Yesteryears: Plans underway to make Hood River a tourist destination in 1947

March 23, 1967 — Thirty foreign students on spring vacation from the University of Oregon prepare to board a bus after spending an evening in Hood River County homes Monday. Burton Bradley, holding the box of fruit, made sure they didn’t go away empty-handed Tuesday morning. The box of apples he sent with the students was donated by the Rotary club. Next stop on the students’ tour was to be The Dalles. They were to swing through Central Oregon, then back to Eugene for spring term studies.

Hood River News archives
March 23, 1967 — Thirty foreign students on spring vacation from the University of Oregon prepare to board a bus after spending an evening in Hood River County homes Monday. Burton Bradley, holding the box of fruit, made sure they didn’t go away empty-handed Tuesday morning. The box of apples he sent with the students was donated by the Rotary club. Next stop on the students’ tour was to be The Dalles. They were to swing through Central Oregon, then back to Eugene for spring term studies.



1917 — 100 years ago

A proposition to dissolve the Hood River Apple Growers Union as a corporation and sell all of its property to the Apple Growers Association will be considered at the annual meeting of the stock holders of the Apple Growers Union Saturday, April 7. Since the consolidation of local interests in the Association, the Apple Growers Union has performed a nominal function only. It is now felt that the time is right to affect an actual consolidation with the Association, which, under the proposed plan, maybe be done to the advantage of all parties concerned.

1927 — 90 years ago

Even if there are no more additions to the program of contemplated service stations, there should be sufficient to supply visitors and the residents at least for a few months. R.L. Bartol has acquired the service station on the corner of Second and Cascade and his first improvement was a new concrete approach from both streets. Work on the Sparks service station, corner of Front and State, is being rushed and the station will be ready in time for tourist business. The Cascade Garage and the Head Exchange have been newly painted and decorated. On the Heights, C.A. Frey is now building a big service station on the corner of 12th and May streets, and the Mooney’s are building another on the site of the old baseball park. This station will be leased by one of the Schindler brothers.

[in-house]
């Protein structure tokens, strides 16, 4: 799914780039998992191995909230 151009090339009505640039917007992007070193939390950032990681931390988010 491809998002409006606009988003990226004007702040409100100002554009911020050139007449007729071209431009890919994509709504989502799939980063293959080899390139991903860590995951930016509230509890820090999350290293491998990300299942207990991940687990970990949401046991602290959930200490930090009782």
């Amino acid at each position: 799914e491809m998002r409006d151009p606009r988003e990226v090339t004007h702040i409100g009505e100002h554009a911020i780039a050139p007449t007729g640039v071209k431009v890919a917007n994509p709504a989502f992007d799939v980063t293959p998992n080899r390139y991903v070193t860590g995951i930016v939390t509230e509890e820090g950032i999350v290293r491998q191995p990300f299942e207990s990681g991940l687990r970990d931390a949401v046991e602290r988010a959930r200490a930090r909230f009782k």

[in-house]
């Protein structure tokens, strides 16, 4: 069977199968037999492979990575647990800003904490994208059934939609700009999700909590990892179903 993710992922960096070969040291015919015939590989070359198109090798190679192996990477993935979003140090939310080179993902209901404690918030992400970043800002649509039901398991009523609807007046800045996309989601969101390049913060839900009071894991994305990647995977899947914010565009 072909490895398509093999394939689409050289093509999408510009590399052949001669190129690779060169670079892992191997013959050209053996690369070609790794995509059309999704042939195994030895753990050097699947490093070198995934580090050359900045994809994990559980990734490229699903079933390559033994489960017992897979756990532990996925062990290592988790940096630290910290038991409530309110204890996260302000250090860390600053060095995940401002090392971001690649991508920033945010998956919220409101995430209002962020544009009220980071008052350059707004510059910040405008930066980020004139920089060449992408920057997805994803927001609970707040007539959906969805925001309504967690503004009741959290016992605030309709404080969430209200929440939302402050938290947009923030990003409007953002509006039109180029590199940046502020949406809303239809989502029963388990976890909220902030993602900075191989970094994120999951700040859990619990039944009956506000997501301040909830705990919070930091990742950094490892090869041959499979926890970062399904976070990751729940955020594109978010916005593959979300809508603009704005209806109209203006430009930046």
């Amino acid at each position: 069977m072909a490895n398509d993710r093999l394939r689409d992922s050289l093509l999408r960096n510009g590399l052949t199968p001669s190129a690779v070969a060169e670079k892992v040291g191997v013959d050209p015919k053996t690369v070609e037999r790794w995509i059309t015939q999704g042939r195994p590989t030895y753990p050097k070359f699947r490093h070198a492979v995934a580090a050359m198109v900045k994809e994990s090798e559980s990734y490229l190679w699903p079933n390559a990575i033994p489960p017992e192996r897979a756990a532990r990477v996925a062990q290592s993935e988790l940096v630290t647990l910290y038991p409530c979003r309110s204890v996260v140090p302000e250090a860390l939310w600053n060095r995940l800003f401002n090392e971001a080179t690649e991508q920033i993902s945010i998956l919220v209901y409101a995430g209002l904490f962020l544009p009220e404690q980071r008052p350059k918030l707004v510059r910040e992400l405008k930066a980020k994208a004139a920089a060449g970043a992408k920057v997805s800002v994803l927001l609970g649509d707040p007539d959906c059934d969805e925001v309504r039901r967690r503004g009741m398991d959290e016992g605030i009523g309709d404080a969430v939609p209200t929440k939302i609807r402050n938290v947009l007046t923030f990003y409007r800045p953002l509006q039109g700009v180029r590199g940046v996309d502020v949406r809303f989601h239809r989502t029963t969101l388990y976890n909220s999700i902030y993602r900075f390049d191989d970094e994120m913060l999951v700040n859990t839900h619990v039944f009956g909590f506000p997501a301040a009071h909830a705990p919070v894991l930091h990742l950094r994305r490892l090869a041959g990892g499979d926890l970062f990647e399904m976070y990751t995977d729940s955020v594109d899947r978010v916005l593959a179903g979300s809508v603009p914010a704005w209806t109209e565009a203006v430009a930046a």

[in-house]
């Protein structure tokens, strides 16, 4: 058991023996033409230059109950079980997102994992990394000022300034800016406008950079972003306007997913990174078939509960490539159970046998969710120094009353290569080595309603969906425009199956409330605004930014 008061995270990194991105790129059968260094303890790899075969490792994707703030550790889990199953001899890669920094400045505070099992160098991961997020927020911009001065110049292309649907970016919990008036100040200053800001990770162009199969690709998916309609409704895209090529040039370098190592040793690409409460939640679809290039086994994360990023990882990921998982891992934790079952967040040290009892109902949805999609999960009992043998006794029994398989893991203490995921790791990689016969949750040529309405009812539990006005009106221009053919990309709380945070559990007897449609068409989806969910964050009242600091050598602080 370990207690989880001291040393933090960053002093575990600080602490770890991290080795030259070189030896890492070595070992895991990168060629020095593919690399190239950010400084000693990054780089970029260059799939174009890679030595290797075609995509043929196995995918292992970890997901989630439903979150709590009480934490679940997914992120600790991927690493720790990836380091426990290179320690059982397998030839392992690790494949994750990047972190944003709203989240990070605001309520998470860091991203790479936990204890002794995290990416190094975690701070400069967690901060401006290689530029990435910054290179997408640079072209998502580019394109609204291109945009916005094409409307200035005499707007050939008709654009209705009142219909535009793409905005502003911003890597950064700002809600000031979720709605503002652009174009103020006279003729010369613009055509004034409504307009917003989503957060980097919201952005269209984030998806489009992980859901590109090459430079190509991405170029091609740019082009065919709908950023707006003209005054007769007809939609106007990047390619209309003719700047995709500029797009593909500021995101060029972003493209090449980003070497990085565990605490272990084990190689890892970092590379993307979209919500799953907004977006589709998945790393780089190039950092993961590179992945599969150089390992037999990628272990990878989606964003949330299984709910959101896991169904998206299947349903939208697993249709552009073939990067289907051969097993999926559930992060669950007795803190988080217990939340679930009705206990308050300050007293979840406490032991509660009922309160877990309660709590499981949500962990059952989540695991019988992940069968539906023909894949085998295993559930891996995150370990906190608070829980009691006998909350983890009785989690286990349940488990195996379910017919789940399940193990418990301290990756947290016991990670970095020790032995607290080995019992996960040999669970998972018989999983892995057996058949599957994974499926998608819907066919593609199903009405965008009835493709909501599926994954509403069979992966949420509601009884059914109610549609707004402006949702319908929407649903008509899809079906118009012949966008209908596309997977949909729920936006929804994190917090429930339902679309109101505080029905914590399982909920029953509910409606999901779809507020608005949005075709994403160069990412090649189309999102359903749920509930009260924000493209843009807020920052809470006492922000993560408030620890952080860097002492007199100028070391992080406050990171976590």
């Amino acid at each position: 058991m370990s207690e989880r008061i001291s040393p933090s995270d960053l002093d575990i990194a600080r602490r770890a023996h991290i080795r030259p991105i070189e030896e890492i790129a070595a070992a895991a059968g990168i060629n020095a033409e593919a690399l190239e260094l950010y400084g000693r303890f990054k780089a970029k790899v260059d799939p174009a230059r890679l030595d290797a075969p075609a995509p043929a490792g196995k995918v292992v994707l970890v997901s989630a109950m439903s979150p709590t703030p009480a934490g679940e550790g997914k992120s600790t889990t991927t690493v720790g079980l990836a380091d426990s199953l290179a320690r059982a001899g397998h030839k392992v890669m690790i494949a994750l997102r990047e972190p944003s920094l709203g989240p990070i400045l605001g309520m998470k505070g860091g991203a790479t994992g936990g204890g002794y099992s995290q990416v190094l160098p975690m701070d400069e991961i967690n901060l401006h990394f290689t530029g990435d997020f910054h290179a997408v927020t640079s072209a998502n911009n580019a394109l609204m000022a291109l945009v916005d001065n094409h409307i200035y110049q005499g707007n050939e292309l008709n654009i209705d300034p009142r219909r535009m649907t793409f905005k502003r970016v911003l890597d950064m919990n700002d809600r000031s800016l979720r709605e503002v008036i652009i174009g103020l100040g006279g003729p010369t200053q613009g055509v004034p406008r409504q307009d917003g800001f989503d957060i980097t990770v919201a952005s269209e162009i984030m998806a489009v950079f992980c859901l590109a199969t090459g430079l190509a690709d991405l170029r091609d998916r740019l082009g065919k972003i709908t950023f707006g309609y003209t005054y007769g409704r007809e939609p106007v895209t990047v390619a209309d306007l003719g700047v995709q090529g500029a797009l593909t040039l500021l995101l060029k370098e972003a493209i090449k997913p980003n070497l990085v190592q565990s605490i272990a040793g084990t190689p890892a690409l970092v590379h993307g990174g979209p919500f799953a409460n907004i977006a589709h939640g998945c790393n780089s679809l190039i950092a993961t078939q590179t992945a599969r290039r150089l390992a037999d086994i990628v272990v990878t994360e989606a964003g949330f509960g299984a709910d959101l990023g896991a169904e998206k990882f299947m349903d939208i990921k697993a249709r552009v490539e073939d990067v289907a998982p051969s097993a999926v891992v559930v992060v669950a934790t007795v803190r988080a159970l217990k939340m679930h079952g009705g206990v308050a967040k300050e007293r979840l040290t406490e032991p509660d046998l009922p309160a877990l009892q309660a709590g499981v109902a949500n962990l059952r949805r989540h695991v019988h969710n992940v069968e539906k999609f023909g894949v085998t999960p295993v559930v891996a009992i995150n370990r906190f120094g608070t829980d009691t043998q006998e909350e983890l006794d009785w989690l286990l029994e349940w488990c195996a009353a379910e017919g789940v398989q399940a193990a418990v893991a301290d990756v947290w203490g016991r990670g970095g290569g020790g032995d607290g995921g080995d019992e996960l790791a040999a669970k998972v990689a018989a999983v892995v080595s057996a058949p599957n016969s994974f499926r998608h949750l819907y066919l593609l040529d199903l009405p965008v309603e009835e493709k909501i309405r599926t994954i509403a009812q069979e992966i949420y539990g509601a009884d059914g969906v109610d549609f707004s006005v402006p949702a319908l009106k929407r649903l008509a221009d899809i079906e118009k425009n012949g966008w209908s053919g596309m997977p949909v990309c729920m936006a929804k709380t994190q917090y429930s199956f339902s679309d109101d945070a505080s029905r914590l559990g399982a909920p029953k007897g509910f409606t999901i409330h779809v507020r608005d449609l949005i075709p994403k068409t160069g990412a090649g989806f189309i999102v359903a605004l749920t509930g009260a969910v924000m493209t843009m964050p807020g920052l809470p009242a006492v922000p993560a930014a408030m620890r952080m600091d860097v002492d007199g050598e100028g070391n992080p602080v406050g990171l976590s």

VERBATIM: Growers To Have Bee Protection

State Agricultural Department Will End Empty Hive Racket By Close Inspection

If plans to be enforced by the State Department of Agriculture go through as expected, fruit growers of this state, who pay for the pollination services of a stand of bees, from now on will have some assurance that each stand will contain several pounds of active bees, instead of anything from 25 to 100 bees, as occurred this season, when depopulated stands were brought to this county and passed off as normal stands at $2.50 to $3 per stand for the few days they were left among the blossoming trees.

Under the new apiarist law, according to Frank McKennon, chief of the division of plant industry, an appropriation of $2,500 for the biennium was made by the legislature to enforce the new law, and a fulltime inspector will train men in various localities to recognize disease forms.

Further, the 2,500 bee keepers in this state must be registered and the 43,750 hives must be inspected, if the bees are sold or moved. The new law, which raises the fees to a minimum of $1 and a maximum of $20, with a charge for 10 cents a hive for all over 10 hives, does not go into effect for a whole year, so there is plenty of time for apiarists to secure registration certificates at the lower rate.

The state department will cooperate with apiarists and fruit men in certifying the strength of colonies used in orchards for pollination work.

— Hood River News, March 26, 1937

1937 — 80 years ago

While seated at his desk on the second floor of the Paris Fair Monday afternoon, M.C. McCarty heard a thud and, before he could turn, was showered with glass. Fortunately, he was not injured. An investigation revealed that a car had been parked on Fourth Street and, when the breaks had loosened, mounted the curb on trash brought down by Saturday’s rains, crossed the sidewalk and smashed in the barred window on level with the office of the Paris Fair. A shallow curb at several spots on Fourth between Oak and State has involved a number of parked cars in trouble, several having crashed through the fence at the rear of Paris Fair.